For over a decade now, film historian John Bengtson has been using his keen investigative eye to find forgotten locations from the greatest films of the silent era’s favorite funny-men. As a huge fan of his previous books about comedians Buster Keaton and Charlie Chaplin, I jumped at the chance to help photograph some locations for his upcoming book on Harold Lloyd, silent comedy’s “third genius.”
That’s how Kimi and I found ourselves over the weekend between Chatsworth and Simi Valley along the Santa Susana Pass hunting down locations from films made over eighty years ago.
Many of the world’s warmest cinematic memories were born along this stretch of highway. Lloyd often performed daredevil stunts for comedic effect along the Southern Pacific Railroad line that passes through the area. Keaton also filmed here at the old Iverson Movie Ranch, where he used the stony landscape masterfully in portraying a caveman for a segment of a film called Three Ages. The pass’ rugged, rock-strewn locations also served as backdrops for literally thousands of Westerns over the years, and are the very image of the Old West in the minds of millions around the world.There is a site of another film ranch along Santa Susana Pass, the Spahn Movie Ranch, that also provided its share of movie magic to the world, but is known today for the part it played in one of Los Angeles’ most heinous killing sprees.
Forty-one years ago today, cult leader Charles Manson ordered four members of his “Family,” as his followers were known, to murder everyone in a house in Benedict Canyon. His drug-fueled motive for the killings was to spark “Helter Skelter,” a race war between blacks and whites. The grisly murders of actress Sharon Tate and five others, along with the butchering of grocer Leno LaBianca and his wife the following night in similar fashion, were launched from Spahn Ranch, where the fake family lived in an artificial Western town.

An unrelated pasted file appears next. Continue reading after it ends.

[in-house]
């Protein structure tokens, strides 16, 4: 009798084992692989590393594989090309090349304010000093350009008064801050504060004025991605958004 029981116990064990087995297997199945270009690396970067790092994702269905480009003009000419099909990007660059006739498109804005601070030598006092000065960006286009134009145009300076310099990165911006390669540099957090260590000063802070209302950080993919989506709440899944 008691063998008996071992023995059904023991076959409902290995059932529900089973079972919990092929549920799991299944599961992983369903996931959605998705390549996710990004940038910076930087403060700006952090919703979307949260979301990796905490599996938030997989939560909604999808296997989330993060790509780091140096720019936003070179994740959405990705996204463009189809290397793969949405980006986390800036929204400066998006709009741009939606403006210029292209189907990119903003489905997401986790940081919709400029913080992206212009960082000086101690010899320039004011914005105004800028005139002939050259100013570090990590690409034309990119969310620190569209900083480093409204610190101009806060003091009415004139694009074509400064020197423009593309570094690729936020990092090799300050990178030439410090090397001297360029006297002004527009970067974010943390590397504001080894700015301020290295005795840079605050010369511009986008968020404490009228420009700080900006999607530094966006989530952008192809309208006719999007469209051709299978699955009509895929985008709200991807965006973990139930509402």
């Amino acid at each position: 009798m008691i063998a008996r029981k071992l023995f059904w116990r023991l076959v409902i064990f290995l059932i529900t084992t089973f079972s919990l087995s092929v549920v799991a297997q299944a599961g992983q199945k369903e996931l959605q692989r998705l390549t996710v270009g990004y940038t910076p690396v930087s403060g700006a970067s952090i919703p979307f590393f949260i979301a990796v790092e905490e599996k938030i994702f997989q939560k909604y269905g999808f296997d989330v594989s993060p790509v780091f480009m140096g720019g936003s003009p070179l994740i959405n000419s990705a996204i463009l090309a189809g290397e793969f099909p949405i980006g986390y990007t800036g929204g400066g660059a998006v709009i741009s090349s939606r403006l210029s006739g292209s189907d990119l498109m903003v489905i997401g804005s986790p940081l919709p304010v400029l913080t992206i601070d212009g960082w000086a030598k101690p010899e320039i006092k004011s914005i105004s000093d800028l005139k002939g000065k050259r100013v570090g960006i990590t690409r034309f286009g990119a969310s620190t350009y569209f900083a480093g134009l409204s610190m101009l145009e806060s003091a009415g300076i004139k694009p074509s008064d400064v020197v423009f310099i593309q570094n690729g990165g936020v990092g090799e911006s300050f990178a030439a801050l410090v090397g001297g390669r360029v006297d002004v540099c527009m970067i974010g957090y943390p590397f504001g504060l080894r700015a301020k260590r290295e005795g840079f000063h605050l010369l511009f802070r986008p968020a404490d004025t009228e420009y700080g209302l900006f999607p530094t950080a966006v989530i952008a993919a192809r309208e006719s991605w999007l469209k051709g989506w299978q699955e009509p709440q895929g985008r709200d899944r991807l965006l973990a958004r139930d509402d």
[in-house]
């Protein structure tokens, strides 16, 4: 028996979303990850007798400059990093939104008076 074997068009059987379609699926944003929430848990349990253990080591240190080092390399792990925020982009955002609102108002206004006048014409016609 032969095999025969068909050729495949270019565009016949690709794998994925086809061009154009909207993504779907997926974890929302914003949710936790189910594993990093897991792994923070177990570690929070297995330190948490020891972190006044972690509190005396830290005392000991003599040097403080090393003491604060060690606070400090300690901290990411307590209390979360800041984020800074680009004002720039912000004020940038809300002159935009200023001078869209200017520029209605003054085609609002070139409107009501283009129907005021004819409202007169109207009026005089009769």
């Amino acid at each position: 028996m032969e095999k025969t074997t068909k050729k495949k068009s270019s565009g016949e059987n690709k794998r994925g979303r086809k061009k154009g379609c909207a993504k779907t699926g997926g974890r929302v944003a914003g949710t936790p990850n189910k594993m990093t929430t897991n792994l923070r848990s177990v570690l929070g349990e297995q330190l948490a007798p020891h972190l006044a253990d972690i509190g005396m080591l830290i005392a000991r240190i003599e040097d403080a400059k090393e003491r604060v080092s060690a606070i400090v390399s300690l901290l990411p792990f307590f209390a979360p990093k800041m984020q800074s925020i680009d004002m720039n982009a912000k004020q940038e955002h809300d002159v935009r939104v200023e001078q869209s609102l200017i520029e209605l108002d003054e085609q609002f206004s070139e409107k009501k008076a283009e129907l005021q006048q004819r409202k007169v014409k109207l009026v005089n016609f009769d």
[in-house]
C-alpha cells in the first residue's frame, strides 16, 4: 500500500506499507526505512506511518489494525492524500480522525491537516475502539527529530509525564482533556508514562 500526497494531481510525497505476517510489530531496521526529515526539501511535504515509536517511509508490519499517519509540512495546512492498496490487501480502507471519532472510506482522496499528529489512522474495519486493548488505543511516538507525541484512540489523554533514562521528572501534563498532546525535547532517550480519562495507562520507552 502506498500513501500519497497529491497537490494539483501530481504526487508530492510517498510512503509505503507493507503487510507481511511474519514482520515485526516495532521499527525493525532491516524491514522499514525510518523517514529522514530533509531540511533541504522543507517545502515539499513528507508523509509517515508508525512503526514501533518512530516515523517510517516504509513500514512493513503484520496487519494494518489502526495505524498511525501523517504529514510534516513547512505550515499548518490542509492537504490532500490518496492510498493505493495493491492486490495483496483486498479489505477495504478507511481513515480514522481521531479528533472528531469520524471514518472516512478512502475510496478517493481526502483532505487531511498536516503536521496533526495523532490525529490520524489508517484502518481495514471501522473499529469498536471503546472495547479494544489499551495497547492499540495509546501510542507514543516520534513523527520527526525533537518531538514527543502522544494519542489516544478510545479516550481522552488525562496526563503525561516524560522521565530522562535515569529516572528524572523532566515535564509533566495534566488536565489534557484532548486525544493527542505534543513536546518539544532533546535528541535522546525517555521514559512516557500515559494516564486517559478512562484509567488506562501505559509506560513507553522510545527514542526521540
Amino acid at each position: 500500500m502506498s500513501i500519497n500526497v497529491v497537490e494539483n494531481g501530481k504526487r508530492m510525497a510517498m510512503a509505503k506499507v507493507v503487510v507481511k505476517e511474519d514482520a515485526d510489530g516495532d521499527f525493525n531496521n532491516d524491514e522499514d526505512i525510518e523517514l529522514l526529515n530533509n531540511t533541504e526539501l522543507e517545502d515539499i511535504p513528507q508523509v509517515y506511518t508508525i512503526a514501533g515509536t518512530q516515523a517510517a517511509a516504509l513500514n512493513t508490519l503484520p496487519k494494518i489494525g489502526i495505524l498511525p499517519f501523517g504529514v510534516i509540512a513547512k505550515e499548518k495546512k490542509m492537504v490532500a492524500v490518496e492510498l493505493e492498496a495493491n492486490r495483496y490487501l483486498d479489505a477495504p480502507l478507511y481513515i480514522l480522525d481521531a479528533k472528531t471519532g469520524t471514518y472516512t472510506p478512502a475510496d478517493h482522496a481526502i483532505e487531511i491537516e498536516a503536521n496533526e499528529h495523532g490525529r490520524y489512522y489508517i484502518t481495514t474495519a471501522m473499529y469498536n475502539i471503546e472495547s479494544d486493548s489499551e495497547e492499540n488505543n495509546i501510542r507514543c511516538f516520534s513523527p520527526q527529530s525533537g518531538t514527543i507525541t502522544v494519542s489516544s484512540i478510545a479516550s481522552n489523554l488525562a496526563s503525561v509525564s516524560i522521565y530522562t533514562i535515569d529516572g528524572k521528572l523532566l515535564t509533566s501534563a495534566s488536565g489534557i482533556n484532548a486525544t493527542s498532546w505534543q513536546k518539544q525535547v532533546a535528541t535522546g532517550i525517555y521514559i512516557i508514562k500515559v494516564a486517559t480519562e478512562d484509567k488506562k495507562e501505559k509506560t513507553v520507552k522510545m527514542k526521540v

The Family arrived at Spahn Ranch in 1968 and took up residence in shacks that had modeled as a Western set for several films and television shows, including Bonanza. The ranch was owned by 80-year-old George Spahn, who let Manson and his followers live at the site in exchange for sexual favors from the female members of the Family.A week after the killings, Manson and 25 Family members were rounded-up at the ranch on suspicion of auto theft, but were later released on a technicality. They fled to Death Valley where they were eventually apprehended, and several Family members, including Manson, were tried and convicted for their roles in the murders.
Today, nothing is left of the former film ranch after a wildfire burned every building to the ground a year after the killings.
It’s jarring to think that the same stretch of highway can be the birthplace of such laughter … and such terror.